Through careful evaluation, we determined that the show would sink without Angela and Hodgins, but Sweets and Cam could ultimately go. But the real question is: Could Bones really survive without either of its two leads?
Do we really have the gumption to consider killing off Brennan, the character after whom Bones itself is named (at least kind of)?
Well, we are attempting to think the unthinkable — so we must leave no stone unturned!
Just what, practically, is keeping Brennan on the show? Well, she’s the best forensic anthropologist in the universe, for one. But in TV-land, it’s easy enough to conjure up more of the “best in the universe.” Bones can always just write itself another supergenius.
Naturally, then, the reason to keep Brennan is emotional. The simmering sexual tension between Booth and her drove the show for six years. She’s about to have Booth’s baby now, for goodness’s sake! We were willing to give Angela and Hodgins a “baby pass,” so why not Brennan?
But there’s the rub: if we have one happily married mother-father team raising a kid, that’s cool. But two? Indeed, we strongly suspect that the Bones brains are doing everything they can to make the two parenthood situations as different from each other as possible — Booth’s and Brennan’s constant sniping versus Angela’s and Hodgins’s supernatural marital bliss comes to mind, not to mention the the disparity in the babies’ sexes.
So what better way to really differentiate the situations than to kill off Brennan? Think about it. Remember that simmering sexual tension that kept Bones going for six years? That’s gone now; the mystery is over. Executive producers Hart Hanson and Stephen Nathan have decided to roll the dice on this parenthood dynamic replacing the old magic, but how is that any better than a “Booth grieving as a single parent” narrative? Heck, we can’t think of a better way to let David Boreanaz shine as an actor — and it’s not like Boreanaz hasn’t done this before. (Whedon fans will recall Angel grieving over Cordelia through more than one season.)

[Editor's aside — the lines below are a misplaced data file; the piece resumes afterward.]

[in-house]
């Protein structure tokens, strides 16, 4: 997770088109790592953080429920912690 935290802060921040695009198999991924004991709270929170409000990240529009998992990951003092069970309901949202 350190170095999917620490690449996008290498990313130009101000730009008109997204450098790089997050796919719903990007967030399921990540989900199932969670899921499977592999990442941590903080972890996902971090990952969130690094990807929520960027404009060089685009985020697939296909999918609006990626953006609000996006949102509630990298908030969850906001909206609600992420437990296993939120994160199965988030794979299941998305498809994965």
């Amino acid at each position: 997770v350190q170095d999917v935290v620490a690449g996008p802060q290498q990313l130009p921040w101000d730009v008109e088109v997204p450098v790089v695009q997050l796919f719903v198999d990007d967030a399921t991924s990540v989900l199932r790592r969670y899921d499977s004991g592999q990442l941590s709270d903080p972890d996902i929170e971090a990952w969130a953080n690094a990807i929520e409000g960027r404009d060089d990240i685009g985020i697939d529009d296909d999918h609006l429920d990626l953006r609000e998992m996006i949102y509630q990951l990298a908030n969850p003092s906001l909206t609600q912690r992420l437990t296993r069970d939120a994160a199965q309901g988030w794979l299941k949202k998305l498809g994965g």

Now, before you descend upon us with torches and pitchforks, remember that we’re not actually advocating for Brennan’s death. But with the dice still rolling on Bones’s decision to fuse Booth and Brennan together, all we’re saying is that hacking Brennan off the mortal coil could work.
And that leaves us with our last main character: the indomitable Seeley Booth. We’re going to say right up front — and maybe this will help us curry favor with those of you outraged over the previous verdict — that there’s no way Bones could kill off Booth. And to prove that we’re not playing favorites, we can make the case in a thoroughly practical way.
The thing about the squints is that they become a herd — say, a herd of gazelles. If one gazelle gets eaten by the lion, you still have a whole bunch of gazelles to watch and enjoy. But if the lion dies, then we have serious problems.
Booth is less of a gazelle and more of a lion. In short, his occupational loner status makes him indispensable to Bones. While there are a bunch of squints (which, we argue, made it especially easy to shoot Vincent Nigel Murray to death), Booth is the only character to offer a window into the FBI world. Sure, some other FBI folks have been introduced — like Andrew Hacker (Diedrich Bader) and Genny Shaw (Tina Majorino) — but those characters are either short-lived or so tied up in Booth as to be meaningless without him. (And yes, Sweets might be FBI, but he’s so removed from that world that we hardly notice.)
Granted, there is an emotional component to this argument. Granted, due to the “experts everywhere” TV trope, Booth could be replaced as easily as anyone else — but the problem is that we would have to care about that replacement.
Brennan 2.0 might annoy us, but we’ll still have characters we care about in the lab. Booth 2.0, on the other hand, would cause us to check the fridge or fire up the microwave during every scene at the FBI headquarters or in the interrogation room. In effect, getting rid of Booth would shut viewers out of the whole “criminal investigation” deal, which is a huge part of Bones.
So it’s not just that Booth is necessary in and of himself as a character. Moreover, he’s necessary as a representation (synecdoche, anyone?) of practically half the show.